Unfortunately, only 74% of women who off ramp and want to rejoin the workforce actually do, which goes to show you girls, On the career highway there are many off ramps but few on ramps. More good news, women on average lose 18% of their earning power when they take time off, in business sectors the penalties are more severe where wages drop 28% on average. It is worse if you spend a longer period of time away, women who spend three or more years out of the workforce can expect to lose 37% of their earning power. Research published in the Harvard Business Review in 2003 (in the article “Nice Girls don’t ask” showed fewer women attempt to negotiate pay increases. The article concluded that women were less likely to negotiate because of their social conditioning with results in an aversion to promoting their own interests; and many companies penalize women who do ask, by tagging them pushy and aggressive.

So now that I have painted this happy picture, and you look around you and see that in fact a whole lot of Geyer employees are women, and if fact many have had or will have children, what can we do. Fortunately, the data suggested actions that companies could take to ensure female potential does not go unrecognized. Smart companies can develop policies and practices to tap into the female talent pool, and create strategies around retention and reattachment of highly qualified women. Those that do will enjoy a substantial competitive advantage, especially as we all wonder how we will find enough high- caliber talent to drive growth. Such policies include:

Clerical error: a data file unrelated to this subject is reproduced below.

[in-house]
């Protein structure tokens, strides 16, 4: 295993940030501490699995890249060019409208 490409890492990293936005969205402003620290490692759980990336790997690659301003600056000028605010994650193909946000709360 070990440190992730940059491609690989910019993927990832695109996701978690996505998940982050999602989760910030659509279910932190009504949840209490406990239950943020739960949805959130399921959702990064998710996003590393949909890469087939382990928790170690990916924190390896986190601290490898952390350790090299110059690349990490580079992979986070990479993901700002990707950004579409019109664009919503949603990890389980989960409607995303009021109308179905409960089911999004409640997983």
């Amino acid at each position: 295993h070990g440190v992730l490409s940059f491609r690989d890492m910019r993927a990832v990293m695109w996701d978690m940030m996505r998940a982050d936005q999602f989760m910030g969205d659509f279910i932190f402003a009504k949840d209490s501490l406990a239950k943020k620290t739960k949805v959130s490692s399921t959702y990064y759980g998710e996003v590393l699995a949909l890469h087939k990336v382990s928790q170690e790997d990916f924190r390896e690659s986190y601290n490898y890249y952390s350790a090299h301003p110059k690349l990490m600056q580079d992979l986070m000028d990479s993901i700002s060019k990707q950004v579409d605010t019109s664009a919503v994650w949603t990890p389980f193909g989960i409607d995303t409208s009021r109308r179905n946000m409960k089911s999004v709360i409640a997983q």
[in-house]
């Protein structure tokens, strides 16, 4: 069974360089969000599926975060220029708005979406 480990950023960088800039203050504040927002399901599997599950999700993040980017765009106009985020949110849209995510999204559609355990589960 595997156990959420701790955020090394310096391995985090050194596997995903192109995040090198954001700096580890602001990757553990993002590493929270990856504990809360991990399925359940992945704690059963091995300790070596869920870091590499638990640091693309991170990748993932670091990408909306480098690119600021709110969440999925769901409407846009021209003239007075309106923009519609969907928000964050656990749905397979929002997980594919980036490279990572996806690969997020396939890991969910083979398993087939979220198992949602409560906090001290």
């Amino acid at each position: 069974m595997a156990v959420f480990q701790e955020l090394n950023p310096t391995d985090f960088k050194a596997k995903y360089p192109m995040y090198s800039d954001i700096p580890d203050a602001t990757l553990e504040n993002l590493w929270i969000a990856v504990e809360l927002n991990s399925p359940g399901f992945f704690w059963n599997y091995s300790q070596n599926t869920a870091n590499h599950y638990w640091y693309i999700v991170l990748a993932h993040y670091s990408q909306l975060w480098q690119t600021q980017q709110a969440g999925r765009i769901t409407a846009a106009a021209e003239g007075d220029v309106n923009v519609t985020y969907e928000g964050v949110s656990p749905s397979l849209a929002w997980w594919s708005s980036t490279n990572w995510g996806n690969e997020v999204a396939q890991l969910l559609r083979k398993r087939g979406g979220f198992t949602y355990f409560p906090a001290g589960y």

1. Create reduced hour jobs – The survey indicates that 89% of women think this is important.

2. Provide flexibility in the day – Many women, like me, don’t require reduced work hours they merely need flexibility.

3. Provide flexibility in the arc of a career – Booze Allen Hamilton, the management consulting firm, recognized that it is not just workday, or work week flexibility that is required. Flexibility must be present across the arc of ones career.

4. Remove the stigma – Don’t penalize people for taking off work, or for wanting to be paid the same as their male colleagues.

5. Stop burning bridges – Only 5% of women in the survey are interested in rejoining the companies they left. Managers will not stay in a departing employee’s good graces unless they take time to explore the reasons highly qualified women leave the work force, and are able and willing to offer options.

6. Provide outlets for altruism – Employers would be well advised to recognize and harness the altruism of women, support their female professionals in their advocacy and public service efforts. 7. Nurture ambition – Implement mentoring and networking programs that help women expand and sustain their professional aspirations.